Getting approved for a loan is a major challenge for small business owners, but the reason they're denied credit is often kept secret. That's about to change as one key player in the credit scoring industry makes its small business scores available to owners for the first time.
FICO(FICO) scores are used as tools for lenders to determine the creditworthiness of applicants. Its general scores have been available to individual consumers for years, but its small businessscores have only been disclosed to lenders.
Now, the service is partnering with companies like Creditera, an online credit monitoring system, to bring more transparency to the process. It won't be free, like many of its consumer scores are, but come January,business owners who subscribe to Creditera will be able to see FICO's Small Business Scoring Service measurement.
The change will allow small business owners to see how they're being judged by lenders, giving them a better idea of what kind of credit and rates they should expect.
"The change definitely offers some value to the mid-sized small businesses, but it's not the greatest thing since sliced bread," said John Ulzheimer, a credit expert at CreditSesame.com.
While FICO's scores have a solid reputation and are used by a number of banks and credit unions, it's not the only player in the credit scoring game. Dun & Bradstreet's(DNB) Paydex score is more widely used for small business lending, Ulzheimer said. Plus, lenders don't have to rely on scores at all, and often pull credit reports on their own.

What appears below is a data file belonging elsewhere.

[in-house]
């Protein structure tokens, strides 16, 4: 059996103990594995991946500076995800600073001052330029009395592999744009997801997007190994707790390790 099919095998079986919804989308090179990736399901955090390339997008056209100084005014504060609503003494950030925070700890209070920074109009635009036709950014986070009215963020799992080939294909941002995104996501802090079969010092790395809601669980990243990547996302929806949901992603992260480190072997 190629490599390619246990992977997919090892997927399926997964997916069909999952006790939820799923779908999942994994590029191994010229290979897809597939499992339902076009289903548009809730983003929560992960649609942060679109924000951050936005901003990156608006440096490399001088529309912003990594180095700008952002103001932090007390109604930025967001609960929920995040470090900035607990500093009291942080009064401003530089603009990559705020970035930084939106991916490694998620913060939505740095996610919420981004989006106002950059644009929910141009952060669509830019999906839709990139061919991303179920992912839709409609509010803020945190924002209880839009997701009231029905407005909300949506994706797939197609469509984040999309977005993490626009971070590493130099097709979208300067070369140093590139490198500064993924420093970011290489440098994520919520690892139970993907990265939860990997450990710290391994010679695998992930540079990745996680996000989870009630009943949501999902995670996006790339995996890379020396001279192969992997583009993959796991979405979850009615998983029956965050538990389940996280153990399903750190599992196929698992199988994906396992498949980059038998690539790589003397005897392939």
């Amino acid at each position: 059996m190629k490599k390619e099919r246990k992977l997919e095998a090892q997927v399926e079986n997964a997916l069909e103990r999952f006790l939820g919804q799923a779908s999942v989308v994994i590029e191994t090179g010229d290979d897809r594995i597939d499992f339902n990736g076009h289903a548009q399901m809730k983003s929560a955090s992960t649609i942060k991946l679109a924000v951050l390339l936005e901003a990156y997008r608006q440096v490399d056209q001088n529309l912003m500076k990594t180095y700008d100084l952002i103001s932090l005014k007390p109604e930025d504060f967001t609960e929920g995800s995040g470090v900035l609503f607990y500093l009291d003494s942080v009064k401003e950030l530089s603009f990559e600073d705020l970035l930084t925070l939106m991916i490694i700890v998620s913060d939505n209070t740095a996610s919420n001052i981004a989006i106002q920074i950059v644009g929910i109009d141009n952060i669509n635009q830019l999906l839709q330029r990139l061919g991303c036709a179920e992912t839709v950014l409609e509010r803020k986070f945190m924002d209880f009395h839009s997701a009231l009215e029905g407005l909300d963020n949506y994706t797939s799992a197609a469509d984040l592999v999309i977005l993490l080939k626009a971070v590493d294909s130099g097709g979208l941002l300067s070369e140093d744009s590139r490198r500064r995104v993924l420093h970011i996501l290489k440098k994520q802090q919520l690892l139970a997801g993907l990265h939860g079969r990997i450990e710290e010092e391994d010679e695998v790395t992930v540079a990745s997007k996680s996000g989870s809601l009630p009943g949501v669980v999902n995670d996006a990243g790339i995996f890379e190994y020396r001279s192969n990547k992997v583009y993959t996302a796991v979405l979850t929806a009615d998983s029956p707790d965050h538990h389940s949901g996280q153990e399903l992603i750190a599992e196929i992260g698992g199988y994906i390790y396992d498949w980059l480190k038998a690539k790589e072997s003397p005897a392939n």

Applicants already have access to their Paydex scores. They can sign up to be alerted to any changes for free, or pay $49 a month to see the actual score and details. Once Creditera integrates FICO's Small Business Scoring Service, it will charge $49.99 a month to monitor your FICO score, Experian(EXPGF) business score and personal scores from Experian, TransUnion and VantageScore -- all of which can be accessed directly from credit bureaus.
The score may not be worth the cost for smaller businesses with just a few employees, however. In these cases, lenders often weigh the business owner's personal credit score, which is something they already get for free.